The advances in 3-D printing have focused on miniaturization for the commercial sector and synthesizing cheaper, stronger plastic polymers—but what about innovating methods to print metal? Researchers at North Carolina State University have developed techniques to drop liquid metal into a stack—not ooze it into a larger puddle—at room temperature, allowing the formation of free-standing structures. More than a hobbyist’s dream, printable metal could be the answer to microproduction’s doubts about 3-D-printed plastic’s strength.
It’s difficult to create structures out of liquids, because liquids want to bead up. But we’ve found that a liquid metal alloy of gallium and indium reacts to the oxygen in the air at room temperature to form a 'skin' that allows the liquid metal structures to retain their shapes," says Dr. Michael Dickey, an assistant professor of chemical and biomolecular engineering at NC State and coauthor of a paper describing the work.
Of course, the researchers didn’t stop there: The alloy can be inserted into a polymer mold (itself made by a 3-D printer), after which the polymer dissolves to leave the molded metal, and the alloy can be stretched into long liquid metal wires able to sit perpendicular to the substrate. This is only the latest from North Carolina State University; back in January, they released a video on self-healing electrical wires, and in December, one on ultra-stretchable wires.
So what’s the big deal? The ability to print this alloy, potentially from the same machine as a traditional plastic-spinning 3-D printer, would exponentially increase your ability to make components at home. At the extreme end of this technology synthesis is the potential to create a factory that repairs and expands itself. Dani Eder’s Seed Factory is a conceptual nexus of production, an independent factory line that could bring Skynet-style auto-replication to reality:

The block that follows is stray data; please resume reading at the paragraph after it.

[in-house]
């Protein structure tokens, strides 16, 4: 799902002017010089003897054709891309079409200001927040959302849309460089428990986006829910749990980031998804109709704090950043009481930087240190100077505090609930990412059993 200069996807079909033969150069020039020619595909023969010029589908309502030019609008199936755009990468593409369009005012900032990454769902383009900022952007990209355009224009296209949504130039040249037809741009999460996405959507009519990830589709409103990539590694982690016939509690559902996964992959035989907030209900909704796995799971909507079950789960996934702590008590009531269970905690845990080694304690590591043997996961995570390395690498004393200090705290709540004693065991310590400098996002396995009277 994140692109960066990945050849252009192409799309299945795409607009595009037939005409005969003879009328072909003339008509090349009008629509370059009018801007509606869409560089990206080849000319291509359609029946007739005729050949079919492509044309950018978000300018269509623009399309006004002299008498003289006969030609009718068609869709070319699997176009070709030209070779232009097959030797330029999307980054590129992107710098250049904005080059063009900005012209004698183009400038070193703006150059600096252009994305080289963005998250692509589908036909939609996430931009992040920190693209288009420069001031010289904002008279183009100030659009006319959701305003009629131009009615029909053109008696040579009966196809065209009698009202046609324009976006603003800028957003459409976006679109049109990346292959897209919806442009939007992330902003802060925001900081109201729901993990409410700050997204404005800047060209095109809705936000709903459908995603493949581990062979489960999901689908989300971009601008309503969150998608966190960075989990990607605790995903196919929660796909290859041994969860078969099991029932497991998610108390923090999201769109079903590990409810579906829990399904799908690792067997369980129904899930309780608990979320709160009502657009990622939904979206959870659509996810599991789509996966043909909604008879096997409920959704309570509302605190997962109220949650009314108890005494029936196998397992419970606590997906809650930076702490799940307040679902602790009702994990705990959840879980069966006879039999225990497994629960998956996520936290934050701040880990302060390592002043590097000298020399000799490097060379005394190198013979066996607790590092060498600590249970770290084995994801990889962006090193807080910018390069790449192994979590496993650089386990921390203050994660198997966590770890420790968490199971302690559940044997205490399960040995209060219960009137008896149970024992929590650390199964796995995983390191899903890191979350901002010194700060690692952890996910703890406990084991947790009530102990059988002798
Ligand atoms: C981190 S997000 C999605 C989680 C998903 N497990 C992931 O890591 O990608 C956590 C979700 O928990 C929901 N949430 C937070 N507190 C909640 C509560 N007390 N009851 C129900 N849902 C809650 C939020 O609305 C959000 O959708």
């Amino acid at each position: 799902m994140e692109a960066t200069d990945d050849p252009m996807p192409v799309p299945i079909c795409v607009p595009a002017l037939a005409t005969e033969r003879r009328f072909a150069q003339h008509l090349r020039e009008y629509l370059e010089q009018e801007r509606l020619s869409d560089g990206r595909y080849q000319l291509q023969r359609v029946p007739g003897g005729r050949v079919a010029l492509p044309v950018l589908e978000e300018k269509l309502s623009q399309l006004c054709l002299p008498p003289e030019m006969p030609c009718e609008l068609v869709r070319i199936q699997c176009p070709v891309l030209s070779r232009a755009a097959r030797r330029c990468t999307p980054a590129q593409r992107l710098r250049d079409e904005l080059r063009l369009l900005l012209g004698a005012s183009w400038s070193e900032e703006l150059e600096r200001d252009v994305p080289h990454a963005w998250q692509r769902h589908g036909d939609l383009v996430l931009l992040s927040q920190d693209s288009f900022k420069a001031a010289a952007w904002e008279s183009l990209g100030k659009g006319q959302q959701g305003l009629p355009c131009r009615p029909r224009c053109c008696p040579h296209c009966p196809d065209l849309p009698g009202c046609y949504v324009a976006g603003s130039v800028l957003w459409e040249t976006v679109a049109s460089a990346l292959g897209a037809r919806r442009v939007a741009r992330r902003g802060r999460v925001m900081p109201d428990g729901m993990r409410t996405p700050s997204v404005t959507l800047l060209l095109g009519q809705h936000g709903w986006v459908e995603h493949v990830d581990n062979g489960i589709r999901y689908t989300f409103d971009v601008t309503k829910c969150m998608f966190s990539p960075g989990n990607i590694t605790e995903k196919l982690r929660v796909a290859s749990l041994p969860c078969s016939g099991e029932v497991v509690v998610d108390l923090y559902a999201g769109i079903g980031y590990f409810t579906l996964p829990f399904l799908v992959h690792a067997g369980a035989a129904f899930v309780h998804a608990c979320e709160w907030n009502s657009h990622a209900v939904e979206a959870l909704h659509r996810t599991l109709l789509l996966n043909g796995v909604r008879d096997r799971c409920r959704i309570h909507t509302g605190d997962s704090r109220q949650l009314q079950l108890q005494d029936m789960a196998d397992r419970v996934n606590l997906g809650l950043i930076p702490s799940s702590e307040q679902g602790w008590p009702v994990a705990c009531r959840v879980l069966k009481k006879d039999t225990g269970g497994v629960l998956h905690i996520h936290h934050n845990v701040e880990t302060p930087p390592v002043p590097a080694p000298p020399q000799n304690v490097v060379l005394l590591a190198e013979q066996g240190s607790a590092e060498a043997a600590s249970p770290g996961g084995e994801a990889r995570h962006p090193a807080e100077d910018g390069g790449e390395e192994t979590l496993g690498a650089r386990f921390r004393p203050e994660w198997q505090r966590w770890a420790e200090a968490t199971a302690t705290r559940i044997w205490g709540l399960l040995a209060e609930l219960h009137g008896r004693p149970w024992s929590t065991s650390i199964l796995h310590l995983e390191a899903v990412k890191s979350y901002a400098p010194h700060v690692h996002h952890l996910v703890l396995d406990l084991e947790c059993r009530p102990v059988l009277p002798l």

As the factory grows and has more equipment, it can automate more of the steps from raw materials to finished product and make a higher percentage of its own parts. The disruptive change is from linear production—where a factory produces a given product at a given rate, to exponentially expanding production, including making more Seed Factories. Some people worry that robots and automation are going to take their jobs. I say let them. If you own the automation, you have nothing to worry about. Self-expanding factories that grow from a relatively small and inexpensive starter kit can make that possible.
The main component that’s missing, Eder concedes, is the need for components that can’t be otherwise created on-site, such as metal and computer chips. With the ability to print particular metal components, the Seed Factory will be able to not only create parts made of conglomerate materials but also maximize the factory’s small-scale potential: on-site printing facilitates the Seed Factory’s mission to constantly innovate new designs superior to components that have been mass-produced to keep costs down. On-site fabrication also eliminates the wait for parts and the expenditure of energy needed to transport them from factory to front door (increasingly across oceans and continents).
In short, 3-D-printed metal will exponentially increase the application of location production. We’ll figure out all that Singularity stuff later.
[Image: Flickr user Woodleywonderworks]